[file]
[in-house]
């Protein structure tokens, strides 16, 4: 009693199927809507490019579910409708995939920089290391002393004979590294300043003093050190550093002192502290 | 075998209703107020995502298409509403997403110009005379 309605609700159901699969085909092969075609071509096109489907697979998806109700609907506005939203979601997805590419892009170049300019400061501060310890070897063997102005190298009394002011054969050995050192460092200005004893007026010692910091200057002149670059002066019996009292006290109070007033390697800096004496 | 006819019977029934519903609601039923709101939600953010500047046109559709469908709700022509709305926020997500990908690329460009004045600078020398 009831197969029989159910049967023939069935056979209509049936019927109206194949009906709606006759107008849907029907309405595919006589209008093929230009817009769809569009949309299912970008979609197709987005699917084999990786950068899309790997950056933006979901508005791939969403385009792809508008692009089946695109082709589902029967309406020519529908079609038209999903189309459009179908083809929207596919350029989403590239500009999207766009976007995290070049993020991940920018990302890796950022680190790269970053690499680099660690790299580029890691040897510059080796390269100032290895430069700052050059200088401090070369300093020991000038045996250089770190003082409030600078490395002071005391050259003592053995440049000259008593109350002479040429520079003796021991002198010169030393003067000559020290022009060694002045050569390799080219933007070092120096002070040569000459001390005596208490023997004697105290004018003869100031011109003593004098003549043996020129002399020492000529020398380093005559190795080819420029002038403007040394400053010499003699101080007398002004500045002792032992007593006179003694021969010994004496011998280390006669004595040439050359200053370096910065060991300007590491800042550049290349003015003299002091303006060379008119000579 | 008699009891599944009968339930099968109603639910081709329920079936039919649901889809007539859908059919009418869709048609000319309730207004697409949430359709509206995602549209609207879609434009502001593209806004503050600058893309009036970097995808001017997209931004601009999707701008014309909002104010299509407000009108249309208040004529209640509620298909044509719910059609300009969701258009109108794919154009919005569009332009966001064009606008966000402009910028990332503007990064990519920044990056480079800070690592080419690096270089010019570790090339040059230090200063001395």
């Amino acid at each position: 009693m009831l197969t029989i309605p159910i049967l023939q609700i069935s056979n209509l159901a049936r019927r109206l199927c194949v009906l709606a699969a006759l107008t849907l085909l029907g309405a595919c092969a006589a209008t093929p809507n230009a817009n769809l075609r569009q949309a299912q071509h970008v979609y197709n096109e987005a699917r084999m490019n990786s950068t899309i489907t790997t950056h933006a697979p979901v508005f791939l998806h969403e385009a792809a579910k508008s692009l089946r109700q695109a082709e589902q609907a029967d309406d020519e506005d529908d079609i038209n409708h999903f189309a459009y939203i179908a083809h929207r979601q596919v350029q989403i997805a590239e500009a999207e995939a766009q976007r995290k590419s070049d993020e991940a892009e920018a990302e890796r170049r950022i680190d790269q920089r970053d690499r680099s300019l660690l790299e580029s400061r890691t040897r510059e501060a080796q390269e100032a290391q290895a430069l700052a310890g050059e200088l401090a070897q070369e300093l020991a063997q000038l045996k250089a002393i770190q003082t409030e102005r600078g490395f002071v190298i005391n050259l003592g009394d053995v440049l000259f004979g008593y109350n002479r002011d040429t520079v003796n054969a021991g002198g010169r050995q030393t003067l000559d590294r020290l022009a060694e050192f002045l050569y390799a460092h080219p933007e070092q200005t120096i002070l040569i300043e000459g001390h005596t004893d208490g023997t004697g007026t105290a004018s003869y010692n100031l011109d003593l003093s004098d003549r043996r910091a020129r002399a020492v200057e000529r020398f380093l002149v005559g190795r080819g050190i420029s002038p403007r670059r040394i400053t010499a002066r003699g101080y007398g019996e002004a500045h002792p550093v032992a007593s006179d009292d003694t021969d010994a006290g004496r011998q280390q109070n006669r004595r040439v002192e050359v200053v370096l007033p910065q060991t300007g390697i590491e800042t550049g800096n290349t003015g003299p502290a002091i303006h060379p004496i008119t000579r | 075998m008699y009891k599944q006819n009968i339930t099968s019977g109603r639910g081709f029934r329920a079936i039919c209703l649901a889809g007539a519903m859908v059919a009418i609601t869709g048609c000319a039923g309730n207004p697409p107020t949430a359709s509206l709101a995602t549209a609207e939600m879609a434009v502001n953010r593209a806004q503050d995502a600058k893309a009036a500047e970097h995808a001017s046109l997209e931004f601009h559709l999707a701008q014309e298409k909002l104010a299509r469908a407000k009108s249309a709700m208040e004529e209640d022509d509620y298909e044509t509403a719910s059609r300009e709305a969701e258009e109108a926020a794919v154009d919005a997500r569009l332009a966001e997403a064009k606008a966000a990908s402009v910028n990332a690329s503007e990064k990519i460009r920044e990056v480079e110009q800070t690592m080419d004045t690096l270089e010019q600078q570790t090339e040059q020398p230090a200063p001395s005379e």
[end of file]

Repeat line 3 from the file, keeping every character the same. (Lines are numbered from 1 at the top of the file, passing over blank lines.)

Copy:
């Amino acid at each position: 009693m009831l197969t029989i309605p159910i049967l023939q609700i069935s056979n209509l159901a049936r019927r109206l199927c194949v009906l709606a699969a006759l107008t849907l085909l029907g309405a595919c092969a006589a209008t093929p809507n230009a817009n769809l075609r569009q949309a299912q071509h970008v979609y197709n096109e987005a699917r084999m490019n990786s950068t899309i489907t790997t950056h933006a697979p979901v508005f791939l998806h969403e385009a792809a579910k508008s692009l089946r109700q695109a082709e589902q609907a029967d309406d020519e506005d529908d079609i038209n409708h999903f189309a459009y939203i179908a083809h929207r979601q596919v350029q989403i997805a590239e500009a999207e995939a766009q976007r995290k590419s070049d993020e991940a892009e920018a990302e890796r170049r950022i680190d790269q920089r970053d690499r680099s300019l660690l790299e580029s400061r890691t040897r510059e501060a080796q390269e100032a290391q290895a430069l700052a310890g050059e200088l401090a070897q070369e300093l020991a063997q000038l045996k250089a002393i770190q003082t409030e102005r600078g490395f002071v190298i005391n050259l003592g009394d053995v440049l000259f004979g008593y109350n002479r002011d040429t520079v003796n054969a021991g002198g010169r050995q030393t003067l000559d590294r020290l022009a060694e050192f002045l050569y390799a460092h080219p933007e070092q200005t120096i002070l040569i300043e000459g001390h005596t004893d208490g023997t004697g007026t105290a004018s003869y010692n100031l011109d003593l003093s004098d003549r043996r910091a020129r002399a020492v200057e000529r020398f380093l002149v005559g190795r080819g050190i420029s002038p403007r670059r040394i400053t010499a002066r003699g101080y007398g019996e002004a500045h002792p550093v032992a007593s006179d009292d003694t021969d010994a006290g004496r011998q280390q109070n006669r004595r040439v002192e050359v200053v370096l007033p910065q060991t300007g390697i590491e800042t550049g800096n290349t003015g003299p502290a002091i303006h060379p004496i008119t000579r | 075998m008699y009891k599944q006819n009968i339930t099968s019977g109603r639910g081709f029934r329920a079936i039919c209703l649901a889809g007539a519903m859908v059919a009418i609601t869709g048609c000319a039923g309730n207004p697409p107020t949430a359709s509206l709101a995602t549209a609207e939600m879609a434009v502001n953010r593209a806004q503050d995502a600058k893309a009036a500047e970097h995808a001017s046109l997209e931004f601009h559709l999707a701008q014309e298409k909002l104010a299509r469908a407000k009108s249309a709700m208040e004529e209640d022509d509620y298909e044509t509403a719910s059609r300009e709305a969701e258009e109108a926020a794919v154009d919005a997500r569009l332009a966001e997403a064009k606008a966000a990908s402009v910028n990332a690329s503007e990064k990519i460009r920044e990056v480079e110009q800070t690592m080419d004045t690096l270089e010019q600078q570790t090339e040059q020398p230090a200063p001395s005379e």